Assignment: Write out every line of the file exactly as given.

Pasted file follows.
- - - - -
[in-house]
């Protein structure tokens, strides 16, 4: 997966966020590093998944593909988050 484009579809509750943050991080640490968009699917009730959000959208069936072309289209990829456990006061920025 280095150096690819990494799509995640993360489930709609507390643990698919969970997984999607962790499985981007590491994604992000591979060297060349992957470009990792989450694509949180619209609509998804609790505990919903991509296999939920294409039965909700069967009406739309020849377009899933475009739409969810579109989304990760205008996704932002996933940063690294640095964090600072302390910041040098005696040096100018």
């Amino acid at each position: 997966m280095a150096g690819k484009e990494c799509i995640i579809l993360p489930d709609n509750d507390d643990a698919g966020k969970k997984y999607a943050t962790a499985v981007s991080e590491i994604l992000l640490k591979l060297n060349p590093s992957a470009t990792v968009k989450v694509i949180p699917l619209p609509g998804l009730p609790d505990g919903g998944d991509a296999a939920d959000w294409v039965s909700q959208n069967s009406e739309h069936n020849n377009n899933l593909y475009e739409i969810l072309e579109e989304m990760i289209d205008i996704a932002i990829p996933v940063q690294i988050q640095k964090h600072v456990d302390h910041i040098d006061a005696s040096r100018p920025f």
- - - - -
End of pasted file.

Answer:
[in-house]
């Protein structure tokens, strides 16, 4: 997966966020590093998944593909988050 484009579809509750943050991080640490968009699917009730959000959208069936072309289209990829456990006061920025 280095150096690819990494799509995640993360489930709609507390643990698919969970997984999607962790499985981007590491994604992000591979060297060349992957470009990792989450694509949180619209609509998804609790505990919903991509296999939920294409039965909700069967009406739309020849377009899933475009739409969810579109989304990760205008996704932002996933940063690294640095964090600072302390910041040098005696040096100018």
């Amino acid at each position: 997966m280095a150096g690819k484009e990494c799509i995640i579809l993360p489930d709609n509750d507390d643990a698919g966020k969970k997984y999607a943050t962790a499985v981007s991080e590491i994604l992000l640490k591979l060297n060349p590093s992957a470009t990792v968009k989450v694509i949180p699917l619209p609509g998804l009730p609790d505990g919903g998944d991509a296999a939920d959000w294409v039965s909700q959208n069967s009406e739309h069936n020849n377009n899933l593909y475009e739409i969810l072309e579109e989304m990760i289209d205008i996704a932002i990829p996933v940063q690294i988050q640095k964090h600072v456990d302390h910041i040098d006061a005696s040096r100018p920025f």